Residents and officials in Minot, North Dakota, are bracing for record flooding from the swollen Souris River as the threat of more rain looms later today.
"A rain event right now would change everything. That's the scariest," Minot Mayor Curt Zimbelman told The Associated Press.
Some 4,500 homes are expected to be damaged from the expected surge of the river.
The flooding is due to the combination of excessive snow melt from an above normal winter snow pack, and above normal rainfall this past spring from the northern Rocky Mountain states through the Plains and Midwest.
Currently, parts of 20 states from California and Washington to Missouri and Wisconsin are under flood watches or warnings.
Earlier this week, the flooding forced more than 11,000 people from their homes, along with giraffes, lions and other animals from the Roosevelt Park Zoo in Minot that have been relocated.
The U.S. Army Corps of Engineers released pent-up water from the Lake Darling Dam, which will push water downstream toward Minot at 29,000 cubic feet per second -- more than three times the record flow rate before this year and double the projections just days ago.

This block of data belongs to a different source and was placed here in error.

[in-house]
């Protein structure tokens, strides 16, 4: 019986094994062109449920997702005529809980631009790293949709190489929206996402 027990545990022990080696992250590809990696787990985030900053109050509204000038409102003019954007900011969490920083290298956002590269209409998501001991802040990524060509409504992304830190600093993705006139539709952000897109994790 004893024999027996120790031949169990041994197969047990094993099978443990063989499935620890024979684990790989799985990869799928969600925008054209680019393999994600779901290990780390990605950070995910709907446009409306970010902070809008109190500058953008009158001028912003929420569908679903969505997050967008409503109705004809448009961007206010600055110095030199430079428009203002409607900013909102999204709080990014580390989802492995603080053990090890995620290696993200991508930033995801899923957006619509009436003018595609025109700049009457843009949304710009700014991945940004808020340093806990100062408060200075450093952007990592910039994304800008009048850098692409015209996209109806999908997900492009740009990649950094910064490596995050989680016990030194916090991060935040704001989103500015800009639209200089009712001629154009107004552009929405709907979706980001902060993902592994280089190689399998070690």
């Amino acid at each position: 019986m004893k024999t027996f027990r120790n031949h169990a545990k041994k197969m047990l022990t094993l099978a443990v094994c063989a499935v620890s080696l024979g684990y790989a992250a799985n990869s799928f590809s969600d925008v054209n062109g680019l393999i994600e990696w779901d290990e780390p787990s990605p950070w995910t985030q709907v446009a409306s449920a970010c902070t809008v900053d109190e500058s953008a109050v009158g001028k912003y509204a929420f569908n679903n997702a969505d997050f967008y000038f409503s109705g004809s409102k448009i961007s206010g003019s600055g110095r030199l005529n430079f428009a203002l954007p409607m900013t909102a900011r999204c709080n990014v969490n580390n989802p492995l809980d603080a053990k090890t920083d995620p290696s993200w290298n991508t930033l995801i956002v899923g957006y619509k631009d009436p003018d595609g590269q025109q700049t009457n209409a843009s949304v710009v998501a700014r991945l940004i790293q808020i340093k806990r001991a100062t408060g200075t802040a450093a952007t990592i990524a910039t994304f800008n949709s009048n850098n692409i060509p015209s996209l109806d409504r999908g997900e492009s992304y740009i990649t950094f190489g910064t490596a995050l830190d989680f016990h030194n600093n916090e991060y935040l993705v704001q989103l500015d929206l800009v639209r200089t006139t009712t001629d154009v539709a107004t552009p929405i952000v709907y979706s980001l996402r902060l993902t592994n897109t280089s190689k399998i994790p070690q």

Those raging waters are expected to start pushing against the already buckling makeshift Minot levees rated to withstand water flows of up to about 9,500 cfs, according to WDAY.
The Souris River reached 1,558.52 feet above sea level at 12 p.m. Friday at the city's Broadway Bridge, according to U.S. Geological Survey data.
"Today and tomorrow are going to be big days for us," Frantsvog told the AP early Friday. "We know the water is coming. It's coming soon."
Meanwhile, a few miles upstream, the town of Burlington, located where the Souris and Des Lacs Rivers converge, has given up sandbagging as a hopeless endeavor.
The town of 1,000 people is expected to lose a third of its 320 homes to flooding.
"We're no longer able to save the city," Burlington mayor Jerome Gruenberg said Thursday.
Meanwhile, the Tanganyika Wildlife Park, in Wichita, has taken in nine animals from the Roosevelt Park Zoo in Minot, including three giraffes, two lions, a Siberian tiger, a Bengal tiger and two Amur leopards.
Minot is also home to more than just families and exotic animals -- Minuteman III nuclear missile silos are also in the flood's path. At least two silos are being protected by sandbags and pumps, but are reported to be safe.
The Associated Press contributed to this article.